NIM is likely to remain constrained over the medium-term, given RBA expectations that the official cash rate will not increase until 2024 at the earliest.
New housing loan commitments have continued to show very strong growth, reaching record high levels and increasing by more than 55% over the year to March . However, the major banks have grown below system amid a fiercely competitive market. Mortgage growth has been largely driven by lending to owner-occupiers, including first home buyers taking advantage of government incentives and low interest rates. Investor lending has also gained momentum in recent months to finish 54% higher over the year to March . However, the share of these higher risk investor home loans as a proportion of total housing credit remains low. The share of high LVR and high debt to income lending has also been increasing since mid-2020 , but both remain low by historical standards.
In an environment of very low interest rates and rising housing prices, regulators and policy makers are closely monitoring lending standards. There has been no notable evidence of a decline in housing lending standards. For example, the share of loans with an LVR ratio above 80% is just 21% of outstanding credit. And importantly, the current housing market has been driven by owner occupiers – currently more than 74% of new loan commitments – not investors. However, should credit underwriting standards deteriorate, the introduction of macroprudential controls by APRA is a likely outcome. These could include a cap on the share of loans with a high LVR or debt to income ratio. The challenge for APRA will be to ensure that controls do not unduly restrict the supply of credit to first home buyers.
While rates on shorter-term fixed loans offered by the major banks continue to fall – some advertised rates are now below 2% – a number of banks have recently increased rates on four-year fixed-rate loans. The move reflects anticipated increases in funding costs amid rising long-term bond yields and the end of the TFF in June, and the pricing in of a possible rate increase in 2024.
While there has been little change in small-to-medium enterprises (SME) lending at the system level over the past 12 months , there are signs that conditions are starting to improve. Business credit looks to be stabilising, following eight months of contraction. The latest EY Capital Confidence Barometer shows that Australian firms expect revenue and profitability to be back to pre-pandemic levels either this year or next. As the economy has started to recover, some of the banks have noted growth in business credit in recent months.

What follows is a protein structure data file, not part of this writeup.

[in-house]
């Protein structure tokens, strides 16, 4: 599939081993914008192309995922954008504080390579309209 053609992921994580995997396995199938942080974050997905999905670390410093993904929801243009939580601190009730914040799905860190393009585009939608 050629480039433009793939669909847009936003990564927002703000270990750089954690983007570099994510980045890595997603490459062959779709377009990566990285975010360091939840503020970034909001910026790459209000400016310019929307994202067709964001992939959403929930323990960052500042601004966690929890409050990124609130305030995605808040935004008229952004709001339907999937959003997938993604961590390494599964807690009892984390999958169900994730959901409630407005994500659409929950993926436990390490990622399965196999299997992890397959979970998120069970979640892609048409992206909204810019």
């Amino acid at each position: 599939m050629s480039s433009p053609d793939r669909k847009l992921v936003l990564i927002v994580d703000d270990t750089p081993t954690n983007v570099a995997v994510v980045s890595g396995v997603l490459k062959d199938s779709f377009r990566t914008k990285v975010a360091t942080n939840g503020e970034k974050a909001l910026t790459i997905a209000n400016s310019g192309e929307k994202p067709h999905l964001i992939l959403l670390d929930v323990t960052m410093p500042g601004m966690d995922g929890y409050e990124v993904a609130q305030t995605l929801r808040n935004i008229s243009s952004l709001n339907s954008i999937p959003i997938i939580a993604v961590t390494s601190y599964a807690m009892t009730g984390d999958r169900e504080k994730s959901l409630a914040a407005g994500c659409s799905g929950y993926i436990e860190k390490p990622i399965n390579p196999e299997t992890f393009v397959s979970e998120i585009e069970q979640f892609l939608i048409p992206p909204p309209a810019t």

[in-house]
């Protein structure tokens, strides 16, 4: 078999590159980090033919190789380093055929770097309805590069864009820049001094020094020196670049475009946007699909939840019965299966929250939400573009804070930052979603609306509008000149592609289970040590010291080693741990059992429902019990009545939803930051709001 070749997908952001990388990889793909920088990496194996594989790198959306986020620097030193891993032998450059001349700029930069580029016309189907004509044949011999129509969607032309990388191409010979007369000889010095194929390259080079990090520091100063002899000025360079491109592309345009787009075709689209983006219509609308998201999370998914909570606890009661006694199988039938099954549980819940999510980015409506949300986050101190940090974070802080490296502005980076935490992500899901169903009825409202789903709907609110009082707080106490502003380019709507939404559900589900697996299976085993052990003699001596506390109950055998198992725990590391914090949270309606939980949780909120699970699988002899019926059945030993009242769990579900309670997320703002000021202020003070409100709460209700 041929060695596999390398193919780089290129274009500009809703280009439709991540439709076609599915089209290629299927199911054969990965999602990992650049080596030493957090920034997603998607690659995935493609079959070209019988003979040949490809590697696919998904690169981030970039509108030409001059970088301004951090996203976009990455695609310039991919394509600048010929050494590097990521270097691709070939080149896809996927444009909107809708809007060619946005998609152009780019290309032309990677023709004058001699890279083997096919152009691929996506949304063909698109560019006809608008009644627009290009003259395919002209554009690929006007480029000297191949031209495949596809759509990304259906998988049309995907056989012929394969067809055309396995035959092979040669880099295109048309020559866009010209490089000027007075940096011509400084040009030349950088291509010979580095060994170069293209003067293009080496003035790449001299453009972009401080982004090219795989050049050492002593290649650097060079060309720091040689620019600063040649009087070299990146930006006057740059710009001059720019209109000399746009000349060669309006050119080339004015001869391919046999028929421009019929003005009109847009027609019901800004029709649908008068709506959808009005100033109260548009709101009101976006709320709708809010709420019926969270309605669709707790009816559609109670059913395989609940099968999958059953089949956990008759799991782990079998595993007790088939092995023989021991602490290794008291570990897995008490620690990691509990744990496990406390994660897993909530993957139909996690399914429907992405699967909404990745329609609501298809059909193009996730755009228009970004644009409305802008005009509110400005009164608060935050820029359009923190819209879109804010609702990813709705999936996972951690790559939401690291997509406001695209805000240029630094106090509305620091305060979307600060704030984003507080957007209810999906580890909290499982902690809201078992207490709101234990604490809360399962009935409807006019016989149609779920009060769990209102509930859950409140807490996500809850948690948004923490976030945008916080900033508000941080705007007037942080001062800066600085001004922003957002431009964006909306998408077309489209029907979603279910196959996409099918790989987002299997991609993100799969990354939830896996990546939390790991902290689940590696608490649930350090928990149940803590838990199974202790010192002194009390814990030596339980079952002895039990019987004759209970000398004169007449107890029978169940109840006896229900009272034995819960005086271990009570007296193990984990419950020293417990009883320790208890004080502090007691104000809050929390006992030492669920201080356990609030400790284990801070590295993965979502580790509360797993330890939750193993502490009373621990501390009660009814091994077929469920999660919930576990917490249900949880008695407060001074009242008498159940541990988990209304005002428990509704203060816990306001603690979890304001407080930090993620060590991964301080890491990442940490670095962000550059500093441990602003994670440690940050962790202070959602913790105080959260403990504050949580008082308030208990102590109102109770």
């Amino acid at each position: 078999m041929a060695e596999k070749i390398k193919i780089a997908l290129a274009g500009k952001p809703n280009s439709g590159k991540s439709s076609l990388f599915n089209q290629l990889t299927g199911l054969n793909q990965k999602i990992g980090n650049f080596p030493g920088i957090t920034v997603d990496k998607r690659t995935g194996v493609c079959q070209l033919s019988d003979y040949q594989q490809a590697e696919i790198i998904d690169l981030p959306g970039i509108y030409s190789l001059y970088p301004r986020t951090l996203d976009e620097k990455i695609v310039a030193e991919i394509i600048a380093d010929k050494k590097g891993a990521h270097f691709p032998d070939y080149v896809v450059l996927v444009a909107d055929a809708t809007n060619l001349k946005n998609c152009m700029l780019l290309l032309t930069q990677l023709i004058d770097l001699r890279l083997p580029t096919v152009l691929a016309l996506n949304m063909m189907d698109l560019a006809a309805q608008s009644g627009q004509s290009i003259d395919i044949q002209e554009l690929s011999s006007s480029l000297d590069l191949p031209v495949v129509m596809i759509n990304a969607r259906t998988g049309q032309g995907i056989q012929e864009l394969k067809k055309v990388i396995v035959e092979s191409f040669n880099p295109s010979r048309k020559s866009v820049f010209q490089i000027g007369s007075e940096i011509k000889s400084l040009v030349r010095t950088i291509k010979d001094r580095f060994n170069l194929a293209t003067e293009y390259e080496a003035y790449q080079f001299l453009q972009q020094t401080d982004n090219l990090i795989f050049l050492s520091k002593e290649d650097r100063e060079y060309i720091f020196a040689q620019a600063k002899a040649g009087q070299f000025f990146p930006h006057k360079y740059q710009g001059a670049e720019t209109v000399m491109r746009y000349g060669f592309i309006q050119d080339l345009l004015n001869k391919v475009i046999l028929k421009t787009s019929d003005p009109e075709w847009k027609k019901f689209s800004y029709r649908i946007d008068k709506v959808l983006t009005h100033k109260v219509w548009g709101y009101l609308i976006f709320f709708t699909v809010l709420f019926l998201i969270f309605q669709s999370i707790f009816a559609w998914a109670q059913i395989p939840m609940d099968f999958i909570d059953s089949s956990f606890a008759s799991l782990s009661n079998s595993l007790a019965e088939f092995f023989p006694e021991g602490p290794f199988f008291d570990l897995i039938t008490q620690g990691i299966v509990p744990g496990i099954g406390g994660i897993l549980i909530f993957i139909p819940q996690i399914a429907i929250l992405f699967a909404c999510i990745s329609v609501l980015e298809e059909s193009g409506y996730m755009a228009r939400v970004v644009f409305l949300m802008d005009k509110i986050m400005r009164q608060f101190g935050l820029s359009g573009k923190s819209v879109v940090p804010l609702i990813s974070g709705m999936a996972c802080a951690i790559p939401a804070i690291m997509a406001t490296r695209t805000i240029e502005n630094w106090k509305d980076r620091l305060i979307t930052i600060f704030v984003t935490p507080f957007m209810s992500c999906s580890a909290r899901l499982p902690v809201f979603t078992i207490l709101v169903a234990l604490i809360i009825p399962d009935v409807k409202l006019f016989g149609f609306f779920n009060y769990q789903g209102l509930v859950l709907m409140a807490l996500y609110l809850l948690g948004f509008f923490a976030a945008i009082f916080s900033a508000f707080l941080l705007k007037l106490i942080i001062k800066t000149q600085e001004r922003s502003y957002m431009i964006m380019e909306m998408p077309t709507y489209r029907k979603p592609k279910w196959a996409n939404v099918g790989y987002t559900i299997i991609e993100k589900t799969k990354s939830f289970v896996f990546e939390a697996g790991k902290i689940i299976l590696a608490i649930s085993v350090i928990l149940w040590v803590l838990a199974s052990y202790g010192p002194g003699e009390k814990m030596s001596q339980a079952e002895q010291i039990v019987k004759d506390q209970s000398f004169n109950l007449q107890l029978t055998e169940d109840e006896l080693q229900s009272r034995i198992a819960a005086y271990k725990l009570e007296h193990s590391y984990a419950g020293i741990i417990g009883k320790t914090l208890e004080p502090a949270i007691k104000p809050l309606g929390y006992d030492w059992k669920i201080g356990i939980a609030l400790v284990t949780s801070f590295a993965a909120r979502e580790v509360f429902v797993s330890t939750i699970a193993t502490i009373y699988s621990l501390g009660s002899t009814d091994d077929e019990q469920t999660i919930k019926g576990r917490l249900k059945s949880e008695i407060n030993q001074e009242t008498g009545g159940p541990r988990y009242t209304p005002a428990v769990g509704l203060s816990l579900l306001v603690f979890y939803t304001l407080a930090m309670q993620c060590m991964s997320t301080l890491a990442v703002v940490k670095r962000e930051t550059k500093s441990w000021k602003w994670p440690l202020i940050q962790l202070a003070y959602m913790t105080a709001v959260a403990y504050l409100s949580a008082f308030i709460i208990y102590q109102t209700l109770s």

However, small businesses are reporting that access to finance remains challenging, particularly for new businesses. Banks are taking a cautious approach in deciding whether to finance small businesses, focusing on the more profitable customers and sectors likely to see good growth as the economy recovers. They are also pricing for risk and imposing more restrictive terms on loans.
Buy now, pay later options
The buy now pay later sector continues to grow rapidly as new providers enter the market. RBA research indicates the value of BNPL transactions increased by around 55% in 2019-2020 . However, this is off a low base, with the value of BNPL payments estimated to be equivalent to less than 2% the total value of Australian debit and credit card purchases in 2020 . Nonetheless, some of the major banks have invested in BNPL providers, and introduced new ‘no interest’ credit card and BNPL-type products to attract and retain customers who are seeking convenient and cost-effective ways to make purchases.
The pandemic has highlighted the need for more efficient and flexible lending models. Some banks have faced challenges with evaluating and processing large volumes of mortgage loan and refinancing applications as housing credit activity has soared.
In response to these challenges, the banks have focused on reducing the ‘time to yes’ and ‘time to cash’. They have invested heavily in their systems to streamline processes, including compliance with responsible lending requirements. This has led to improvements in home loan approval times over recent months. It has also enabled the banks that were losing ground to regain momentum.
Looking ahead, the banks have an opportunity to build on the initial changes already made to accelerate the transformation of their lending operations. Tech-enabled processes and data-driven decision-making will drive the development of smarter lending models. For example, data-driven insights that incorporate more forward-looking and behavioural data in retail and SME banking will enable more granular and customised loan pricing. Banks also need to integrate their products with customers’ unique life moments, to engage with them more personally. So, rather than confining their role to conventional mortgage servicing, banks can include themselves in other parts of a customer’s home-buying journey to better anticipate the customer’s evolving needs. This means banks can target customers with more personalised propositions to help retain and grow their customer base.